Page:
Verify email sources with Sender Policy Framework

SPF Framework reduces email fraud and spoofing

Email frauds and scams are successful in part because the email of the sender appears to be from a legitimate source. Sender Policy Framework (SPF) allows email servers to double check that an email came from an authorized source, and reject mail before it lands in anyone’s inbox.

A SPF record is a DNS TXT record published by a domain which lists the specific IP addresses or names of servers which are permitted to send its mail. A SPF-aware email server handling incoming mail will check the source IP of a message against the SPF record listed for the incoming message’s domain before passing the message to the destination inbox.

A domain may publish a SPF record, and mail servers may be SPF-aware, but this does not prevent spam — there is no heuristic engine built in to SPF to analyze message contents. SPF is simply a gatekeeper, typically assuming any received mail is “guilty” of fraudulence unless proven innocent.

SPF is primarily useful in protecting any outside emails from being sent using your domain name and reducing fraud attempts against your customer base, because a spammer won’t be able to fake an email address from your domain. If he/she has actually compromised a server within a SPF-protected domain, it becomes more traceable.

A second benefit of SPF is it reduces backscatter, an indirect method of spam caused when a spammer uses a domain, or more specifically a specific email address (spoofing), as the “from” or “reply-to” address while hammering thousands of targets, invalid or not.

Typically, in a backscatter strategy, the contents of the spam message will still be delivered to the from/reply-to address, only encapsulated by scores of “Your message could not be delivered”, “bulk unsolicited email” and other server warning replies. A SPF-aware server will see that the spoofed sender email address isn’t from an authorized source, and will block it whether or not the destination address actually exists.

Limitations

SPF in some cases can break mail forwarding from outside the domain to within, which is expected, since the message envelope is preserved during forwarding. This is addressed with Sender Rewriting Scheme (see http://www.openspf.org/SRS).

 

Implementation

Naturally, email servers need to be SPF-aware to take advantage of a domain’s SPF record. A number of mail servers natively support SPF, including Courier, Exim, Communigate Pro — see www.openspf.org/implementations for the full list as well as extensions and patches for existing mail servers (Postfix, Sendmail, IIS, Exchange). Add the appropriate extensions your email servers and coordinate with business partners to do the same.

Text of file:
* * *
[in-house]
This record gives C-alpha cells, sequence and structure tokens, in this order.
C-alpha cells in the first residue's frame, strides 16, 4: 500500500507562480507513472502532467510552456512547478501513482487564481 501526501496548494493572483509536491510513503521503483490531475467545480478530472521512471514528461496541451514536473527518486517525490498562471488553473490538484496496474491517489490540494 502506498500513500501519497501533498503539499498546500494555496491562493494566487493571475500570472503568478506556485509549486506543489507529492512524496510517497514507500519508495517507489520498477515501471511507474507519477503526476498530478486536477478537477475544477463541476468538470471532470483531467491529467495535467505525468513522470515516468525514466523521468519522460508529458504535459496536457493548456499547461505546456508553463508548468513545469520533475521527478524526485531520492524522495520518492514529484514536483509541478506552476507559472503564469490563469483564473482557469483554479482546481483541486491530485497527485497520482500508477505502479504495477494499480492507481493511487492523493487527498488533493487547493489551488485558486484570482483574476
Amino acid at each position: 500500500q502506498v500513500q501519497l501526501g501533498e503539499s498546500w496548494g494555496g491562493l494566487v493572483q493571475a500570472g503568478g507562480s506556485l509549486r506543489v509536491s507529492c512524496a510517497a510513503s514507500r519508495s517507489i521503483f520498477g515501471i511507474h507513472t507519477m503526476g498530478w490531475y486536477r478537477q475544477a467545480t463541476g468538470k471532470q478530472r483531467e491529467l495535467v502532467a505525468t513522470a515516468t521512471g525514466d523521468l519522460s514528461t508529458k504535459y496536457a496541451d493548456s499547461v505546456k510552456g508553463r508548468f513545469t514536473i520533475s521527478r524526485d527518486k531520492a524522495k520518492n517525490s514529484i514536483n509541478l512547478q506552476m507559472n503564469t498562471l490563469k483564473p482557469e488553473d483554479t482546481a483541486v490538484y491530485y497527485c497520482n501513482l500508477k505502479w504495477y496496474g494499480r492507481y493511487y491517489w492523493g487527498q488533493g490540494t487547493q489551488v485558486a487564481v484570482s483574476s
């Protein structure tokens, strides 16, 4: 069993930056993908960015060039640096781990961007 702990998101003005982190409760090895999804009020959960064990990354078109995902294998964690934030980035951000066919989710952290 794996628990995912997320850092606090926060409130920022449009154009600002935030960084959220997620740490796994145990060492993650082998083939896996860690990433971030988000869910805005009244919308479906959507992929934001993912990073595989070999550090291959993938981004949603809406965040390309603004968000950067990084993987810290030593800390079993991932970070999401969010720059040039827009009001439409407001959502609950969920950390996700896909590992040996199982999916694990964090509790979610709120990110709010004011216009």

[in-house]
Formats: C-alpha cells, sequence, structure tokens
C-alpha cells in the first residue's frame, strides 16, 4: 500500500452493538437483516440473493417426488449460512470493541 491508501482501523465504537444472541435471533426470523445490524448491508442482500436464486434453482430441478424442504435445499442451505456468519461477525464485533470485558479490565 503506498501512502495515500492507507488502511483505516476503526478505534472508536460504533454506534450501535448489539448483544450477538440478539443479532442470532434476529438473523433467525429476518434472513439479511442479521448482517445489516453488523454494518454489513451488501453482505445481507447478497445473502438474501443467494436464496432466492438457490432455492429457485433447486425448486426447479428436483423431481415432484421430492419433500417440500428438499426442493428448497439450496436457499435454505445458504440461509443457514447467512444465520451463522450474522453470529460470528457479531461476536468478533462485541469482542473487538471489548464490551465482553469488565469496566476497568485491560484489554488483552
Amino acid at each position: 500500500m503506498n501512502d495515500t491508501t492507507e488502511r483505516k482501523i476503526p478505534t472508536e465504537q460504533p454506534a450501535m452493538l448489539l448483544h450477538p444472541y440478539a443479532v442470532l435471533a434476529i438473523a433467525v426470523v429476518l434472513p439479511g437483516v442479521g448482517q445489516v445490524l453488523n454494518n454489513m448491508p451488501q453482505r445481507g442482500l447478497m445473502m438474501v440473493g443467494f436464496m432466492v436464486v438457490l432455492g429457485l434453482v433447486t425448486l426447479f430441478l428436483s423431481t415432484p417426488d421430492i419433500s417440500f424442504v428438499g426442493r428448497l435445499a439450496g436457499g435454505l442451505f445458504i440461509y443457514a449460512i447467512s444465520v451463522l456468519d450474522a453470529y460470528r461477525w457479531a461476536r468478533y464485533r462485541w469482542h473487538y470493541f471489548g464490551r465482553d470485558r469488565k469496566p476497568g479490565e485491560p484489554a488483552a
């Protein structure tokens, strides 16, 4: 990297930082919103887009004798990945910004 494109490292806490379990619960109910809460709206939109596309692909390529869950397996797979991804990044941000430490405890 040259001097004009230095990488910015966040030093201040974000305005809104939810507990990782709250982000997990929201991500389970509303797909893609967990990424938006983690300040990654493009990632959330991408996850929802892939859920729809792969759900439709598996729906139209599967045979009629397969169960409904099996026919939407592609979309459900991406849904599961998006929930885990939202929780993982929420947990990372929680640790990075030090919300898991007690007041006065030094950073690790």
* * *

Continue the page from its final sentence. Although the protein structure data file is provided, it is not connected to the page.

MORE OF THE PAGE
A SPF policy is a DNS TXT record, specifies the SPF version used, contains a list of permitted sources or matching methods (called “mechanisms”), typically followed by “-all” or some variation. A framework query tool is available for looking up a domain’s SPF record (www.spf-all.com), used in the following SPF implementation examples.

Complete syntax documentation is available here.

 

Example 1 (Bitsighttech.com):

bitsighttech.com. IN TXT “v=spf1 include:_spf.google.com ~all”
  1. v=spf1 — indicates the record is using SPF version 1 (standard implementation)
  2. include: _spf.google.com  — the SPF record at _spf.google.com is looked up, “and the IP blocks referenced in it”.
  3. ~all — a “soft fail” which allows all mail through but “marks” failures; “The soft fail can be used when there is a lightweight … spam filtering engine.”

What exactly is substituted in an include: mechanism? An additional query of _spf.google.com reveals that its SPF record is yet another set of include: references :

v=spf1 include:_netblocks.google.com include:_netblocks2.google.com include:_netblocks3.google.com ~all

Examination of the SPF record for _netblocks.google.com reveals a large set of IP blocks:

v=spf1 ip4:216.239.32.0/19 ip4:64.233.160.0/19 ip4:66.249.80.0/20 ip4:72.14.192.0/18 ip4:209.85.128.0/17 ip4:66.102.0.0/20 ip4:74.125.0.0/16 ip4:64.18.0.0/20 ip4:207.126.144.0/20 ip4:173.194.0.0/16 ?all

Example 2: Amazon.com:

amazon.com. IN TXT “v=spf1 include:spf1.amazon.com include:spf2.amazon.com include:amazonses.com -all”

This record delegates all SPF checking to the spf1 and spf2.amazon.com servers, which most likely link to another subset of SPF records, similar to Google.

 

Example 3: Set up a SPF record for example.com using specific IP addresses of example.com’s mail servers, and block all other sender origins:

example.com IN TXT “v=spf1 ip4:192.168.34.2 ip4:192.168.35.6 -all”

The “-” modifier in front of “all” will return a SPF FAIL result for any mail from servers other than the two IP addresses listed.

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